Speaking to The Nairobian, another female colleague alleges that Mayaka tried to take advantage of her in exchange for permission to attend a training in Uganda.

“He made it very clear that I had to sleep with him before going for the workshop. I promised to do the needful when I returned but I did not. This made things very difficult for me,” she said.

When she refused to honour the promise, she was given a two-week suspension.

Then there is a case of an intern who to date has never received her recommendation letter. Although she doesn’t want to talk about the matter, she lets it slip that Mayaka insisted on sleeping with her before he could give her a recommendation letter. She chose not to give in, and to date, has never received the letter.

Another female employee says Mayaka has several times asked her, “What can your husband do that you think I can’t do?” She refused turned down his advances and is now afraid that her days are numbered.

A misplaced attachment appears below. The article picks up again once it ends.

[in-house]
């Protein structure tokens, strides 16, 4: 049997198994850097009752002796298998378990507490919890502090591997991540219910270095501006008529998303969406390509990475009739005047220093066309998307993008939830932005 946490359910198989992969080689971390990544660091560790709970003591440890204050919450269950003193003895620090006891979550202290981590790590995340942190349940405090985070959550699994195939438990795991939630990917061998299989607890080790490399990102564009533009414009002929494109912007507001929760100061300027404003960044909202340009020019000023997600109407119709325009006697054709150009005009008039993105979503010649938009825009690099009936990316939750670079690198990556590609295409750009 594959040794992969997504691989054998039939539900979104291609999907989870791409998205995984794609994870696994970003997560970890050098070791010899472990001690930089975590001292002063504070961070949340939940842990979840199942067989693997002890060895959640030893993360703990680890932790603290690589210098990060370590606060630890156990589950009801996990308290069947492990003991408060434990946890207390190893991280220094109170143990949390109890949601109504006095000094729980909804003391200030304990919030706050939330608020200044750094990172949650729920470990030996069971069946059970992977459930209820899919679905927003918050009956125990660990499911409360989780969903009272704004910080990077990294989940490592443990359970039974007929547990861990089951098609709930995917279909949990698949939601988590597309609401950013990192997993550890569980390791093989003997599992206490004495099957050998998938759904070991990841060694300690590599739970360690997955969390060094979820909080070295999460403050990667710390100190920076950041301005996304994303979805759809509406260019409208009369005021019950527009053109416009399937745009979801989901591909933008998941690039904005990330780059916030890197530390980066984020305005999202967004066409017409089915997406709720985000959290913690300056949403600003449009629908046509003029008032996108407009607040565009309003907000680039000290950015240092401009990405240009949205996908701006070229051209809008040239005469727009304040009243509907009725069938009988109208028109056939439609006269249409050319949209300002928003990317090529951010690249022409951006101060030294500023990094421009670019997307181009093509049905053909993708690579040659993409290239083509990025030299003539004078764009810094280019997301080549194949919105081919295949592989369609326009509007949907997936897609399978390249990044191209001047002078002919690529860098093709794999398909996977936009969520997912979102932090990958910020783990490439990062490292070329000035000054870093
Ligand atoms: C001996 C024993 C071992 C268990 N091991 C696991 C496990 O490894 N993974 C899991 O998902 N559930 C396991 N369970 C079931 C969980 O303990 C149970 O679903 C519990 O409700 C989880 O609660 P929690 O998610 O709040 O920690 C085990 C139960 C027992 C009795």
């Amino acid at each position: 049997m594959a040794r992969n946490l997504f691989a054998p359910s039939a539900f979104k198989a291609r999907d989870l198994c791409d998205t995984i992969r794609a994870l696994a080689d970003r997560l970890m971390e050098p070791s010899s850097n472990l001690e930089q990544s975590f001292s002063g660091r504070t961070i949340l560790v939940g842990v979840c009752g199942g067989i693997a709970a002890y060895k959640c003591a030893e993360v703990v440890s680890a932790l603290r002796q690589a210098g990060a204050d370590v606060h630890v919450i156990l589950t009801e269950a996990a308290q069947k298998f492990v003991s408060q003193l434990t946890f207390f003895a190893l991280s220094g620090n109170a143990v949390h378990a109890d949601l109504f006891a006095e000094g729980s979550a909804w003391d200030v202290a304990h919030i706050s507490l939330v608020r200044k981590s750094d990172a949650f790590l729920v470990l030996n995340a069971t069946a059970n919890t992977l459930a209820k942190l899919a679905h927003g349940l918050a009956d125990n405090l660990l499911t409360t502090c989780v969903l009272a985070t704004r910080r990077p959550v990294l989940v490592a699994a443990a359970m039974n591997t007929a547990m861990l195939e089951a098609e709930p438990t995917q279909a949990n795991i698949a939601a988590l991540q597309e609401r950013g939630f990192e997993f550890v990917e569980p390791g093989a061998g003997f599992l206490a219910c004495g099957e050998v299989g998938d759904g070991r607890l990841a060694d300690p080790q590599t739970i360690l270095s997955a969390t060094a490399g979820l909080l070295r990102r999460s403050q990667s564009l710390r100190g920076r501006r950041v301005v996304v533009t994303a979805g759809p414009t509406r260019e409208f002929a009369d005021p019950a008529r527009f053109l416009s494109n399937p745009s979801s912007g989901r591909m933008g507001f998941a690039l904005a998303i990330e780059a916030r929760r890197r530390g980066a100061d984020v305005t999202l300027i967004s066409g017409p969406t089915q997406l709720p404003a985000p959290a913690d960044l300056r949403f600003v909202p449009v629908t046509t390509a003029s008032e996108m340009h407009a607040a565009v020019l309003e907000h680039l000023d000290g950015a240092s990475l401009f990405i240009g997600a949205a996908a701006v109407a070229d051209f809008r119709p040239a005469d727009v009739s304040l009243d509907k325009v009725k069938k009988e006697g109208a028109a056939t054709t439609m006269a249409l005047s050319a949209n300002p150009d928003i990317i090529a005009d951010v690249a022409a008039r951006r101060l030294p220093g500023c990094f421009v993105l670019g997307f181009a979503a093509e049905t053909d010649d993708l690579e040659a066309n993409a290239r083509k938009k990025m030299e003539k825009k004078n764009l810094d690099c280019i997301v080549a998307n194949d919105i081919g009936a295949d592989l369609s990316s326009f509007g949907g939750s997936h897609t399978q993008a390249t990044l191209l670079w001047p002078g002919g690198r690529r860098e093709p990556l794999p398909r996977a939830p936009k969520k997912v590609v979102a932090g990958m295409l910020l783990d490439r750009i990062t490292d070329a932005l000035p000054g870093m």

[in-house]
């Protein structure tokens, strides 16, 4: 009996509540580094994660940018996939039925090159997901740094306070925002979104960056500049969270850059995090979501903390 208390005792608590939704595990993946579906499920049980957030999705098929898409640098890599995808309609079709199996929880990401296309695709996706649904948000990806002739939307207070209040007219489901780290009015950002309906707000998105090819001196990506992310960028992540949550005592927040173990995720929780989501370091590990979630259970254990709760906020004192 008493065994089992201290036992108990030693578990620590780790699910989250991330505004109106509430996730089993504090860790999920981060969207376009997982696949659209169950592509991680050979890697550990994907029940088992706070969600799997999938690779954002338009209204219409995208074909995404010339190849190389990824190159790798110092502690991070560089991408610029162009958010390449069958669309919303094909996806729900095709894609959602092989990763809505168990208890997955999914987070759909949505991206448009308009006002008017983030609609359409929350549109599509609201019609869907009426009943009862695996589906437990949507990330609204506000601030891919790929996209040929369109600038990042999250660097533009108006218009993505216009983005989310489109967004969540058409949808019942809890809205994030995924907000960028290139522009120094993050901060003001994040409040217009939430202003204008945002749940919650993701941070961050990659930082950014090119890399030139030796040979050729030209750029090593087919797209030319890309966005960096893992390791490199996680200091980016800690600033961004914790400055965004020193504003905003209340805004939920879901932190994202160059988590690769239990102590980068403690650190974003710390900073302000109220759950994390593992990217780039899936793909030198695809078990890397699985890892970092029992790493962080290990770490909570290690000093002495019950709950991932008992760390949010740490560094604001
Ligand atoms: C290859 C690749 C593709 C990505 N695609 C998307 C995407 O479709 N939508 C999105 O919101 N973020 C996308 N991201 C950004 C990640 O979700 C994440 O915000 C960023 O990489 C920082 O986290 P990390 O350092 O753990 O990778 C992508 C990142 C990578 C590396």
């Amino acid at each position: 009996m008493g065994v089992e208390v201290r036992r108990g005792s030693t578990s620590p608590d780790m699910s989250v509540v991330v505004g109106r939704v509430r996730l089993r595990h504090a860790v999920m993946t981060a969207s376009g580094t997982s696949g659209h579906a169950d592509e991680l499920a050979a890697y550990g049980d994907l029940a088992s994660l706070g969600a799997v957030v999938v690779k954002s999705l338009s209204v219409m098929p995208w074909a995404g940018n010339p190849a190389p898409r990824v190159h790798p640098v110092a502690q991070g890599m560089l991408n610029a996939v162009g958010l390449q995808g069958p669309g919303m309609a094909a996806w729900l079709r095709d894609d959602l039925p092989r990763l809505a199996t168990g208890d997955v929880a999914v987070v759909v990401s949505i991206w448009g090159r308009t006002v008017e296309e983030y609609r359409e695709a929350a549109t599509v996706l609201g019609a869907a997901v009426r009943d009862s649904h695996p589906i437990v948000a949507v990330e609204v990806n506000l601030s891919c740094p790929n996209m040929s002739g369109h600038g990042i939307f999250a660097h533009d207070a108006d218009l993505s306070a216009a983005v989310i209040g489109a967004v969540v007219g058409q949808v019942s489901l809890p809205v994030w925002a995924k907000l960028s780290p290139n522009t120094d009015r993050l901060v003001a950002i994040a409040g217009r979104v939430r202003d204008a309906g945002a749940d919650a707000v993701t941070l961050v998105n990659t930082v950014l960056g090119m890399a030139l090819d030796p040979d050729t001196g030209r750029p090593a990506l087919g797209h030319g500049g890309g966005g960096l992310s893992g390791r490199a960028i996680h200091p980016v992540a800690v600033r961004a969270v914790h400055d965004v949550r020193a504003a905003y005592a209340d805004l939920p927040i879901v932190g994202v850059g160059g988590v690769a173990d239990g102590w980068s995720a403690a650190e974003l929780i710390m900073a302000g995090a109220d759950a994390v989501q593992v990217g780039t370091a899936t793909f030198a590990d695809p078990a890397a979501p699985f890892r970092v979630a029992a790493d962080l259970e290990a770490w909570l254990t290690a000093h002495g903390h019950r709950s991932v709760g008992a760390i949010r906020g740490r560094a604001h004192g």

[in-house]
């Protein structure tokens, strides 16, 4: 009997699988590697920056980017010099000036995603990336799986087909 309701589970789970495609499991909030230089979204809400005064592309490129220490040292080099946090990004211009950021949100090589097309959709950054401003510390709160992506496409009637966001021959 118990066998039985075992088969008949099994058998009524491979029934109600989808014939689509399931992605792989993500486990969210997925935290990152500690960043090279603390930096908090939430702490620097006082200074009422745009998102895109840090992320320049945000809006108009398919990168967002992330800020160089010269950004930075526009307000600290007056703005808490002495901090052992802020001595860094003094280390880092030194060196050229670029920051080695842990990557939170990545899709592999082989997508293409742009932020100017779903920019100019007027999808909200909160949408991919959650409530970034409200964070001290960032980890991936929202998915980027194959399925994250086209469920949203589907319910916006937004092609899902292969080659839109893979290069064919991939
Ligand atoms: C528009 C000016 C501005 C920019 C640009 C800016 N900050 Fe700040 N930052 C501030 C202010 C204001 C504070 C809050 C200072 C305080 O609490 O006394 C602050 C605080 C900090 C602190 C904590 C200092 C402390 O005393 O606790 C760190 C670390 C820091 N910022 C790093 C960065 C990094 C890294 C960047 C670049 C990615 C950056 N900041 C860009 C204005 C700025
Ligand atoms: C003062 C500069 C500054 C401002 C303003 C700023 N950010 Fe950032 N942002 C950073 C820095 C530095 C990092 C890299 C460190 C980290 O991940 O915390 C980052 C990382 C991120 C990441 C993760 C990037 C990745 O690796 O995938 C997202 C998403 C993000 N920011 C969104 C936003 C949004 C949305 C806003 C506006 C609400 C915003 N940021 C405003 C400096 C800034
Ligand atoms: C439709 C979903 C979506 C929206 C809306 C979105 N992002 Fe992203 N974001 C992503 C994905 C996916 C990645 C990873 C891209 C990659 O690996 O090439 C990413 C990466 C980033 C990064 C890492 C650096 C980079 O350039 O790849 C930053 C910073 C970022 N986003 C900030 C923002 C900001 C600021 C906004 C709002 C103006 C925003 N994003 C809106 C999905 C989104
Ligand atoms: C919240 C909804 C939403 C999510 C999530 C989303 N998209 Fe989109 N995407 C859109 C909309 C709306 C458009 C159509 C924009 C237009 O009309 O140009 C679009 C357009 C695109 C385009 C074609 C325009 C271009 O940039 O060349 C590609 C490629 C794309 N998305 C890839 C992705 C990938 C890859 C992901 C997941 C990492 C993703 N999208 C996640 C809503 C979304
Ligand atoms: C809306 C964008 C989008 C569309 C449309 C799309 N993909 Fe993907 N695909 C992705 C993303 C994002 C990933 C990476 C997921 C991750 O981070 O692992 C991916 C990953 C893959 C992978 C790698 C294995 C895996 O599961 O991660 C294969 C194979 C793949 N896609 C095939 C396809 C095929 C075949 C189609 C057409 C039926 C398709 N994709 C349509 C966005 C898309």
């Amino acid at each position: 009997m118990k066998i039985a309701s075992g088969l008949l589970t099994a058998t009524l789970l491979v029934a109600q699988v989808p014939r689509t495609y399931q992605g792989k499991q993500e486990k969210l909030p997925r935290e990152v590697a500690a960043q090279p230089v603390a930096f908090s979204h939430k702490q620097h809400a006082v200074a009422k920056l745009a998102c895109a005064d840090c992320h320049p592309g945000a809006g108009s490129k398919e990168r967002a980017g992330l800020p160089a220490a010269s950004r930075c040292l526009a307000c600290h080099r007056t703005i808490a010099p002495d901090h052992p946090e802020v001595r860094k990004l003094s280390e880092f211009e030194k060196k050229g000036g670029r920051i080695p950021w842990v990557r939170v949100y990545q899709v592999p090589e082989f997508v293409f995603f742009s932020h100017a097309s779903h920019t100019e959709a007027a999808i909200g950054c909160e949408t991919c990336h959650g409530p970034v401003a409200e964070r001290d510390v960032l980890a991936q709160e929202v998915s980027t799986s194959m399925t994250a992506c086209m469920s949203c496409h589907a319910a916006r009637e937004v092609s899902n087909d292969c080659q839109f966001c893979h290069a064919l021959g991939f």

When The Nairobian reached out to one of the female journalists who could not take the sexual harassment and resigned, she said the issue has traumatised her and that she was not willing to talk about it.

“I am letting bygones be bygones. I don’t want to talk about my experience in that office. What matters is that I finally got my recommendation letter,” she said.

When reached for comment, Mayaka said he could not comment on any of the allegations levelled against him.

“I cannot make any comment on this. You will have to speak with my superiors. I am a very small person and only my bosses can give you the official position,” he said.

When asked about the  alleged gun brandishing drama, Mayaka charged that, “You need to be working from a criminal report, and if there was one, I would not be here in this organisation, because these are illegal activities.” He added that, “If you go ahead and publish anything about me, If you go ahead and ruin my reputation, I will sue you.”

Efforts to reach the company’s Group Editor-in-Chief, Tom Mshindi were fruitless.